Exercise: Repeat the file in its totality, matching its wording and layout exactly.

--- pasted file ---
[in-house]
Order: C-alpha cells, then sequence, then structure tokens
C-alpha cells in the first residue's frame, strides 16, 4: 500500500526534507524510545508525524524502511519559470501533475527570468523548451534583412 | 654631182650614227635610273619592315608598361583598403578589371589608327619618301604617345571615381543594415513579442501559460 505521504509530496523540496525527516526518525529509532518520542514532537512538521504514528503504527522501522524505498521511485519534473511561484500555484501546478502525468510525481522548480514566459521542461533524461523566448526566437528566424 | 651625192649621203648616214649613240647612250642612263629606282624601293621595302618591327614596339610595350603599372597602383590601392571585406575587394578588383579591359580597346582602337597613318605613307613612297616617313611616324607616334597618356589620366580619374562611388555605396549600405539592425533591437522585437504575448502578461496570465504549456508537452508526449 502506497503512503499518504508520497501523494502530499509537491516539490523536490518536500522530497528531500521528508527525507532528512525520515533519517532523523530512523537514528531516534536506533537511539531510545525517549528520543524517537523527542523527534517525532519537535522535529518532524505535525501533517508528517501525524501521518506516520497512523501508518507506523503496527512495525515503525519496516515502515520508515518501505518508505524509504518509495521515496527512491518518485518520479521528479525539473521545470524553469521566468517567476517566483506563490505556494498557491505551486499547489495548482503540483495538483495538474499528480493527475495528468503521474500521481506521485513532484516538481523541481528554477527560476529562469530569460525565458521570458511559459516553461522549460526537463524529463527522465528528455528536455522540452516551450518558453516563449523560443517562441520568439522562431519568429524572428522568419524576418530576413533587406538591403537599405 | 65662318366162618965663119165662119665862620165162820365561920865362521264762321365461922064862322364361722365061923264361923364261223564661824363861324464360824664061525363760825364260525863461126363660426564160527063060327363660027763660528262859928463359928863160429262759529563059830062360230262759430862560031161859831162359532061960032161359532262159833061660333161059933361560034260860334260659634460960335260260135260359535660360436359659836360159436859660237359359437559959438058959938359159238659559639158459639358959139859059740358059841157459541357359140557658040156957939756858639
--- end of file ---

[in-house]
Order: C-alpha cells, then sequence, then structure tokens
C-alpha cells in the first residue's frame, strides 16, 4: 500500500526534507524510545508525524524502511519559470501533475527570468523548451534583412 | 654631182650614227635610273619592315608598361583598403578589371589608327619618301604617345571615381543594415513579442501559460 505521504509530496523540496525527516526518525529509532518520542514532537512538521504514528503504527522501522524505498521511485519534473511561484500555484501546478502525468510525481522548480514566459521542461533524461523566448526566437528566424 | 651625192649621203648616214649613240647612250642612263629606282624601293621595302618591327614596339610595350603599372597602383590601392571585406575587394578588383579591359580597346582602337597613318605613307613612297616617313611616324607616334597618356589620366580619374562611388555605396549600405539592425533591437522585437504575448502578461496570465504549456508537452508526449 502506497503512503499518504508520497501523494502530499509537491516539490523536490518536500522530497528531500521528508527525507532528512525520515533519517532523523530512523537514528531516534536506533537511539531510545525517549528520543524517537523527542523527534517525532519537535522535529518532524505535525501533517508528517501525524501521518506516520497512523501508518507506523503496527512495525515503525519496516515502515520508515518501505518508505524509504518509495521515496527512491518518485518520479521528479525539473521545470524553469521566468517567476517566483506563490505556494498557491505551486499547489495548482503540483495538483495538474499528480493527475495528468503521474500521481506521485513532484516538481523541481528554477527560476529562469530569460525565458521570458511559459516553461522549460526537463524529463527522465528528455528536455522540452516551450518558453516563449523560443517562441520568439522562431519568429524572428522568419524576418530576413533587406538591403537599405 | 65662318366162618965663119165662119665862620165162820365561920865362521264762321365461922064862322364361722365061923264361923364261223564661824363861324464360824664061525363760825364260525863461126363660426564160527063060327363660027763660528262859928463359928863160429262759529563059830062360230262759430862560031161859831162359532061960032161359532262159833061660333161059933361560034260860334260659634460960335260260135260359535660360436359659836360159436859660237359359437559959438058959938359159238659559639158459639358959139859059740358059841157459541357359140557658040156957939756858639